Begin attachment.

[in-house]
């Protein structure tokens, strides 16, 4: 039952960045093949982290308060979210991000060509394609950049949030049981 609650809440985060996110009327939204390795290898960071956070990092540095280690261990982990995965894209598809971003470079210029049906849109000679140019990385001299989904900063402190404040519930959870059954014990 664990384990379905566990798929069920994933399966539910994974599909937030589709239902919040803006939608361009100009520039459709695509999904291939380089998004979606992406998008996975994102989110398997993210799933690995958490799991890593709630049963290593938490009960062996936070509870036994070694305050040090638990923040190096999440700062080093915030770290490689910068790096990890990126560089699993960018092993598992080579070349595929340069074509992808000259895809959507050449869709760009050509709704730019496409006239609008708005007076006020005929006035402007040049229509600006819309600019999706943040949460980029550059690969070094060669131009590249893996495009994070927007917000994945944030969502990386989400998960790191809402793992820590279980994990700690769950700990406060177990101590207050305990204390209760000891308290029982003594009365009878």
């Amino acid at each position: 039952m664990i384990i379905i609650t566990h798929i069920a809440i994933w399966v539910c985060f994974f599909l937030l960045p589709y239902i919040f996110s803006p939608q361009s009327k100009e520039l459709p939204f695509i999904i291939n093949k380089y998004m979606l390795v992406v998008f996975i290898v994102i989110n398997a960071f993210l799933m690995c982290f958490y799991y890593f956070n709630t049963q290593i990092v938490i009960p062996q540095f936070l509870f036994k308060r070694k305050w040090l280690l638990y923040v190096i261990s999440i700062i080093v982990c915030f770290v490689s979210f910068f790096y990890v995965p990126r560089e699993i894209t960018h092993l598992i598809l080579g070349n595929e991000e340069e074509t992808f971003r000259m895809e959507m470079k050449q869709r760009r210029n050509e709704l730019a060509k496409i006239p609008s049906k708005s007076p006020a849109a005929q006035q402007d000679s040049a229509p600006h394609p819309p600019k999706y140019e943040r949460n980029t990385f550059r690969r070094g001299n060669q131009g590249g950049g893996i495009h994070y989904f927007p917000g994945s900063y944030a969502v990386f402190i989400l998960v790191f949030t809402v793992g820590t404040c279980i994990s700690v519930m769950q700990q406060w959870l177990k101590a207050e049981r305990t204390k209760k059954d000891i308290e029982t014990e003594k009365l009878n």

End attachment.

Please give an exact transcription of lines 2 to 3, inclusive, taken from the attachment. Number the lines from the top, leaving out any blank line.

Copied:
């Protein structure tokens, strides 16, 4: 039952960045093949982290308060979210991000060509394609950049949030049981 609650809440985060996110009327939204390795290898960071956070990092540095280690261990982990995965894209598809971003470079210029049906849109000679140019990385001299989904900063402190404040519930959870059954014990 664990384990379905566990798929069920994933399966539910994974599909937030589709239902919040803006939608361009100009520039459709695509999904291939380089998004979606992406998008996975994102989110398997993210799933690995958490799991890593709630049963290593938490009960062996936070509870036994070694305050040090638990923040190096999440700062080093915030770290490689910068790096990890990126560089699993960018092993598992080579070349595929340069074509992808000259895809959507050449869709760009050509709704730019496409006239609008708005007076006020005929006035402007040049229509600006819309600019999706943040949460980029550059690969070094060669131009590249893996495009994070927007917000994945944030969502990386989400998960790191809402793992820590279980994990700690769950700990406060177990101590207050305990204390209760000891308290029982003594009365009878």
């Amino acid at each position: 039952m664990i384990i379905i609650t566990h798929i069920a809440i994933w399966v539910c985060f994974f599909l937030l960045p589709y239902i919040f996110s803006p939608q361009s009327k100009e520039l459709p939204f695509i999904i291939n093949k380089y998004m979606l390795v992406v998008f996975i290898v994102i989110n398997a960071f993210l799933m690995c982290f958490y799991y890593f956070n709630t049963q290593i990092v938490i009960p062996q540095f936070l509870f036994k308060r070694k305050w040090l280690l638990y923040v190096i261990s999440i700062i080093v982990c915030f770290v490689s979210f910068f790096y990890v995965p990126r560089e699993i894209t960018h092993l598992i598809l080579g070349n595929e991000e340069e074509t992808f971003r000259m895809e959507m470079k050449q869709r760009r210029n050509e709704l730019a060509k496409i006239p609008s049906k708005s007076p006020a849109a005929q006035q402007d000679s040049a229509p600006h394609p819309p600019k999706y140019e943040r949460n980029t990385f550059r690969r070094g001299n060669q131009g590249g950049g893996i495009h994070y989904f927007p917000g994945s900063y944030a969502v990386f402190i989400l998960v790191f949030t809402v793992g820590t404040c279980i994990s700690v519930m769950q700990q406060w959870l177990k101590a207050e049981r305990t204390k209760k059954d000891i308290e029982t014990e003594k009365l009878n």